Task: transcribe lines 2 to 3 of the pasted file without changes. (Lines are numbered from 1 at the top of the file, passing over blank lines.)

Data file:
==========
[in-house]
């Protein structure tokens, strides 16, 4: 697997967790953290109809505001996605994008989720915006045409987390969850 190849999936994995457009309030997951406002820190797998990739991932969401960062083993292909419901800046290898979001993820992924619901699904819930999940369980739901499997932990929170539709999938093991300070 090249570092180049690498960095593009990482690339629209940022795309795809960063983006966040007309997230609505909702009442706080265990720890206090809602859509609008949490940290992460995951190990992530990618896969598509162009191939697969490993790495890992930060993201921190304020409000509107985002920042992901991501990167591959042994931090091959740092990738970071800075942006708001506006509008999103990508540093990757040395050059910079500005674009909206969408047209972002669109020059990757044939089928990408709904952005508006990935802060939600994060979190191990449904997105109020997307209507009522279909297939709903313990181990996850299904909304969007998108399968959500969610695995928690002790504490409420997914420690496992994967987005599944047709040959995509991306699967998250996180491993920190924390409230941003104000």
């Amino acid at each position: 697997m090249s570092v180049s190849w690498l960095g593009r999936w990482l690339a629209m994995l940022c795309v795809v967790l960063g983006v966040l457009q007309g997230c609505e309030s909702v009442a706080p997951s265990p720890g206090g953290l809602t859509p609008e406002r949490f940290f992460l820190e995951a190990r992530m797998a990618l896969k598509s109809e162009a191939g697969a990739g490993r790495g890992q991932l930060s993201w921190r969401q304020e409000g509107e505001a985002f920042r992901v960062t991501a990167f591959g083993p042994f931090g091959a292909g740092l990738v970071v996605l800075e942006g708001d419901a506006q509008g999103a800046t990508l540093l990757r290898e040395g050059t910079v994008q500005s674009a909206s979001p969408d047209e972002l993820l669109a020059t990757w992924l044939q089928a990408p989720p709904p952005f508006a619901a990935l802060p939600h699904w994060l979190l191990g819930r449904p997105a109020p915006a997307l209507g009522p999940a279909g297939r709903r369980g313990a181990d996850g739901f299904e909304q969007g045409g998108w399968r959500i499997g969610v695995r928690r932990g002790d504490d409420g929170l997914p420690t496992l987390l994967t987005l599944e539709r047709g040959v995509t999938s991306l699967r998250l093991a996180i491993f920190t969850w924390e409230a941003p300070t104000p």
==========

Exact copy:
């Protein structure tokens, strides 16, 4: 697997967790953290109809505001996605994008989720915006045409987390969850 190849999936994995457009309030997951406002820190797998990739991932969401960062083993292909419901800046290898979001993820992924619901699904819930999940369980739901499997932990929170539709999938093991300070 090249570092180049690498960095593009990482690339629209940022795309795809960063983006966040007309997230609505909702009442706080265990720890206090809602859509609008949490940290992460995951190990992530990618896969598509162009191939697969490993790495890992930060993201921190304020409000509107985002920042992901991501990167591959042994931090091959740092990738970071800075942006708001506006509008999103990508540093990757040395050059910079500005674009909206969408047209972002669109020059990757044939089928990408709904952005508006990935802060939600994060979190191990449904997105109020997307209507009522279909297939709903313990181990996850299904909304969007998108399968959500969610695995928690002790504490409420997914420690496992994967987005599944047709040959995509991306699967998250996180491993920190924390409230941003104000």
């Amino acid at each position: 697997m090249s570092v180049s190849w690498l960095g593009r999936w990482l690339a629209m994995l940022c795309v795809v967790l960063g983006v966040l457009q007309g997230c609505e309030s909702v009442a706080p997951s265990p720890g206090g953290l809602t859509p609008e406002r949490f940290f992460l820190e995951a190990r992530m797998a990618l896969k598509s109809e162009a191939g697969a990739g490993r790495g890992q991932l930060s993201w921190r969401q304020e409000g509107e505001a985002f920042r992901v960062t991501a990167f591959g083993p042994f931090g091959a292909g740092l990738v970071v996605l800075e942006g708001d419901a506006q509008g999103a800046t990508l540093l990757r290898e040395g050059t910079v994008q500005s674009a909206s979001p969408d047209e972002l993820l669109a020059t990757w992924l044939q089928a990408p989720p709904p952005f508006a619901a990935l802060p939600h699904w994060l979190l191990g819930r449904p997105a109020p915006a997307l209507g009522p999940a279909g297939r709903r369980g313990a181990d996850g739901f299904e909304q969007g045409g998108w399968r959500i499997g969610v695995r928690r932990g002790d504490d409420g929170l997914p420690t496992l987390l994967t987005l599944e539709r047709g040959v995509t999938s991306l699967r998250l093991a996180i491993f920190t969850w924390e409230a941003p300070t104000p």